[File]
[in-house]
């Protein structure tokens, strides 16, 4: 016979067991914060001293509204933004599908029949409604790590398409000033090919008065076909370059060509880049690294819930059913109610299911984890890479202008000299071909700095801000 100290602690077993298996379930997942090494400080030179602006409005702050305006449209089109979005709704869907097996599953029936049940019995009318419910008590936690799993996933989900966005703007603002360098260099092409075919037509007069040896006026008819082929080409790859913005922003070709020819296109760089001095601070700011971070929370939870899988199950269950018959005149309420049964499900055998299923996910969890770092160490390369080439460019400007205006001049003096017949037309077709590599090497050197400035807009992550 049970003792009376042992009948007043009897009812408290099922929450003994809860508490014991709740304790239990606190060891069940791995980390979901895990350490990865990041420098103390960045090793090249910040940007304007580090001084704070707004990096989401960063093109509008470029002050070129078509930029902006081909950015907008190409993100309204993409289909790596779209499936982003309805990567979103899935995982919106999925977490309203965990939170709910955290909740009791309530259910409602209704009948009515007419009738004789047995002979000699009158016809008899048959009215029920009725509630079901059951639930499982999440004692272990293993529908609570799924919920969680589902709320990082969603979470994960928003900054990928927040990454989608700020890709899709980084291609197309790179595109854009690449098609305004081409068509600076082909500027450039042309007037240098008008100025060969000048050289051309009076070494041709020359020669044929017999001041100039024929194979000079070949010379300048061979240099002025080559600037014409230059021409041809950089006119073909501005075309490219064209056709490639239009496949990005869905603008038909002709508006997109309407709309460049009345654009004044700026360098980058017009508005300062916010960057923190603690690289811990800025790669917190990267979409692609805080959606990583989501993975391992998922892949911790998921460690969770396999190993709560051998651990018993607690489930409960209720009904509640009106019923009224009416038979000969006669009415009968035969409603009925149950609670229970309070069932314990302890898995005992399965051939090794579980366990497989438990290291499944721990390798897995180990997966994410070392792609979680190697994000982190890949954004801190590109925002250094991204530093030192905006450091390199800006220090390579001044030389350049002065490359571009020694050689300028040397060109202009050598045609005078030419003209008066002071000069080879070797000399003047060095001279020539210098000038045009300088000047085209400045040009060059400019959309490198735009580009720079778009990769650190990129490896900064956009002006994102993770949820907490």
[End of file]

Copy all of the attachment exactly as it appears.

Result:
[in-house]
């Protein structure tokens, strides 16, 4: 016979067991914060001293509204933004599908029949409604790590398409000033090919008065076909370059060509880049690294819930059913109610299911984890890479202008000299071909700095801000 100290602690077993298996379930997942090494400080030179602006409005702050305006449209089109979005709704869907097996599953029936049940019995009318419910008590936690799993996933989900966005703007603002360098260099092409075919037509007069040896006026008819082929080409790859913005922003070709020819296109760089001095601070700011971070929370939870899988199950269950018959005149309420049964499900055998299923996910969890770092160490390369080439460019400007205006001049003096017949037309077709590599090497050197400035807009992550 049970003792009376042992009948007043009897009812408290099922929450003994809860508490014991709740304790239990606190060891069940791995980390979901895990350490990865990041420098103390960045090793090249910040940007304007580090001084704070707004990096989401960063093109509008470029002050070129078509930029902006081909950015907008190409993100309204993409289909790596779209499936982003309805990567979103899935995982919106999925977490309203965990939170709910955290909740009791309530259910409602209704009948009515007419009738004789047995002979000699009158016809008899048959009215029920009725509630079901059951639930499982999440004692272990293993529908609570799924919920969680589902709320990082969603979470994960928003900054990928927040990454989608700020890709899709980084291609197309790179595109854009690449098609305004081409068509600076082909500027450039042309007037240098008008100025060969000048050289051309009076070494041709020359020669044929017999001041100039024929194979000079070949010379300048061979240099002025080559600037014409230059021409041809950089006119073909501005075309490219064209056709490639239009496949990005869905603008038909002709508006997109309407709309460049009345654009004044700026360098980058017009508005300062916010960057923190603690690289811990800025790669917190990267979409692609805080959606990583989501993975391992998922892949911790998921460690969770396999190993709560051998651990018993607690489930409960209720009904509640009106019923009224009416038979000969006669009415009968035969409603009925149950609670229970309070069932314990302890898995005992399965051939090794579980366990497989438990290291499944721990390798897995180990997966994410070392792609979680190697994000982190890949954004801190590109925002250094991204530093030192905006450091390199800006220090390579001044030389350049002065490359571009020694050689300028040397060109202009050598045609005078030419003209008066002071000069080879070797000399003047060095001279020539210098000038045009300088000047085209400045040009060059400019959309490198735009580009720079778009990769650190990129490896900064956009002006994102993770949820907490």